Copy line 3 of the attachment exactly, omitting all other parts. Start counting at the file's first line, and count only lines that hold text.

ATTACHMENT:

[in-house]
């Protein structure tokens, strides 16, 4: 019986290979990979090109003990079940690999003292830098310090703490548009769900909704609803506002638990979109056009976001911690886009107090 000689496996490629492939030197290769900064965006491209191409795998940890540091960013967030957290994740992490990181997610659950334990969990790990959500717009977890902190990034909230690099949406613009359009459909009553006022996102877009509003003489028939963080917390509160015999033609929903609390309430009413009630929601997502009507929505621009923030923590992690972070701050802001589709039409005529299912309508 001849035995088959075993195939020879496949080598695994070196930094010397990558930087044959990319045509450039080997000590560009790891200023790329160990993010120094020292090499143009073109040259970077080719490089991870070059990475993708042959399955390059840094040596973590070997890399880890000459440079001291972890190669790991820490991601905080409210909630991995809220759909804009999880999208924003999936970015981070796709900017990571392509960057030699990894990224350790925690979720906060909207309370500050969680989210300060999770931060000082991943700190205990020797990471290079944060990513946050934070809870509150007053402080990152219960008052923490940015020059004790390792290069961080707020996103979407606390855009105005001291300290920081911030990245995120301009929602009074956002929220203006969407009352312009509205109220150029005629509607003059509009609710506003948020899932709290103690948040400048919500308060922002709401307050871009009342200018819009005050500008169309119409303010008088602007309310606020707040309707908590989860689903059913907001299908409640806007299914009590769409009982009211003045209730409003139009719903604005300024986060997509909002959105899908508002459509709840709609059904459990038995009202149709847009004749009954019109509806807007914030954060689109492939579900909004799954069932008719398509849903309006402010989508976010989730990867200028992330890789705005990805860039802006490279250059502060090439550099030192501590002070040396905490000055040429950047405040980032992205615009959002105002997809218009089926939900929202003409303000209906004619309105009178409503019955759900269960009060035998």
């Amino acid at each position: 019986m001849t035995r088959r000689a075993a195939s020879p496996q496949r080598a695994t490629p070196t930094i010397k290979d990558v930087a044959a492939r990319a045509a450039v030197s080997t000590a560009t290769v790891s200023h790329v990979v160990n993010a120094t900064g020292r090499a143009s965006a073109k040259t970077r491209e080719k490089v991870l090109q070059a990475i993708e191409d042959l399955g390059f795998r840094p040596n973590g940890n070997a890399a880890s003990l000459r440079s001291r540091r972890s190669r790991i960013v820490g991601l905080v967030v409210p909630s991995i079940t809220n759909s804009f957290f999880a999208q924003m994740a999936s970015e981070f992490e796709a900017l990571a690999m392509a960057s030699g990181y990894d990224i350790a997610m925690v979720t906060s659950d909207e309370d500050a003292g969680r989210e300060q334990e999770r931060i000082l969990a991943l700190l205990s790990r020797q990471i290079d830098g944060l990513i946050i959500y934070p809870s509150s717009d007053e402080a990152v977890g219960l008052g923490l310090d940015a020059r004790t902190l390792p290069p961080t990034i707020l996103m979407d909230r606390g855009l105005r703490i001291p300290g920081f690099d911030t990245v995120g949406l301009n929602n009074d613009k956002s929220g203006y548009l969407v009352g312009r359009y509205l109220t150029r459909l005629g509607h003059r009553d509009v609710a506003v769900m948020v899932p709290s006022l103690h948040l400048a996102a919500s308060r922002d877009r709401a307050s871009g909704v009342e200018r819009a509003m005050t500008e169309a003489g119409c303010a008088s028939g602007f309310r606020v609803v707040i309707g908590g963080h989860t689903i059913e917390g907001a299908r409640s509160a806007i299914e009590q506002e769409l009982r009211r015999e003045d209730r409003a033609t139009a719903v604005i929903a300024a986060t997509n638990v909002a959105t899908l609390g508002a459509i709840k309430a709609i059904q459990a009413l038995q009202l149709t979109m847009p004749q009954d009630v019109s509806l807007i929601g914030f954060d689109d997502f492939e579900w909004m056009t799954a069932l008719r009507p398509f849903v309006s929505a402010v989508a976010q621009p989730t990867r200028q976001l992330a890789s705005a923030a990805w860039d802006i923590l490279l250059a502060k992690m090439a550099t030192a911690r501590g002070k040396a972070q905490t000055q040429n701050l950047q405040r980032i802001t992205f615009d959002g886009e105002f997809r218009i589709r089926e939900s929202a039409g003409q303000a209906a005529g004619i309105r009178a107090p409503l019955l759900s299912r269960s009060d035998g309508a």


């Amino acid at each position: 019986m001849t035995r088959r000689a075993a195939s020879p496996q496949r080598a695994t490629p070196t930094i010397k290979d990558v930087a044959a492939r990319a045509a450039v030197s080997t000590a560009t290769v790891s200023h790329v990979v160990n993010a120094t900064g020292r090499a143009s965006a073109k040259t970077r491209e080719k490089v991870l090109q070059a990475i993708e191409d042959l399955g390059f795998r840094p040596n973590g940890n070997a890399a880890s003990l000459r440079s001291r540091r972890s190669r790991i960013v820490g991601l905080v967030v409210p909630s991995i079940t809220n759909s804009f957290f999880a999208q924003m994740a999936s970015e981070f992490e796709a900017l990571a690999m392509a960057s030699g990181y990894d990224i350790a997610m925690v979720t906060s659950d909207e309370d500050a003292g969680r989210e300060q334990e999770r931060i000082l969990a991943l700190l205990s790990r020797q990471i290079d830098g944060l990513i946050i959500y934070p809870s509150s717009d007053e402080a990152v977890g219960l008052g923490l310090d940015a020059r004790t902190l390792p290069p961080t990034i707020l996103m979407d909230r606390g855009l105005r703490i001291p300290g920081f690099d911030t990245v995120g949406l301009n929602n009074d613009k956002s929220g203006y548009l969407v009352g312009r359009y509205l109220t150029r459909l005629g509607h003059r009553d509009v609710a506003v769900m948020v899932p709290s006022l103690h948040l400048a996102a919500s308060r922002d877009r709401a307050s871009g909704v009342e200018r819009a509003m005050t500008e169309a003489g119409c303010a008088s028939g602007f309310r606020v609803v707040i309707g908590g963080h989860t689903i059913e917390g907001a299908r409640s509160a806007i299914e009590q506002e769409l009982r009211r015999e003045d209730r409003a033609t139009a719903v604005i929903a300024a986060t997509n638990v909002a959105t899908l609390g508002a459509i709840k309430a709609i059904q459990a009413l038995q009202l149709t979109m847009p004749q009954d009630v019109s509806l807007i929601g914030f954060d689109d997502f492939e579900w909004m056009t799954a069932l008719r009507p398509f849903v309006s929505a402010v989508a976010q621009p989730t990867r200028q976001l992330a890789s705005a923030a990805w860039d802006i923590l490279l250059a502060k992690m090439a550099t030192a911690r501590g002070k040396a972070q905490t000055q040429n701050l950047q405040r980032i802001t992205f615009d959002g886009e105002f997809r218009i589709r089926e939900s929202a039409g003409q303000a209906a005529g004619i309105r009178a107090p409503l019955l759900s299912r269960s009060d035998g309508a």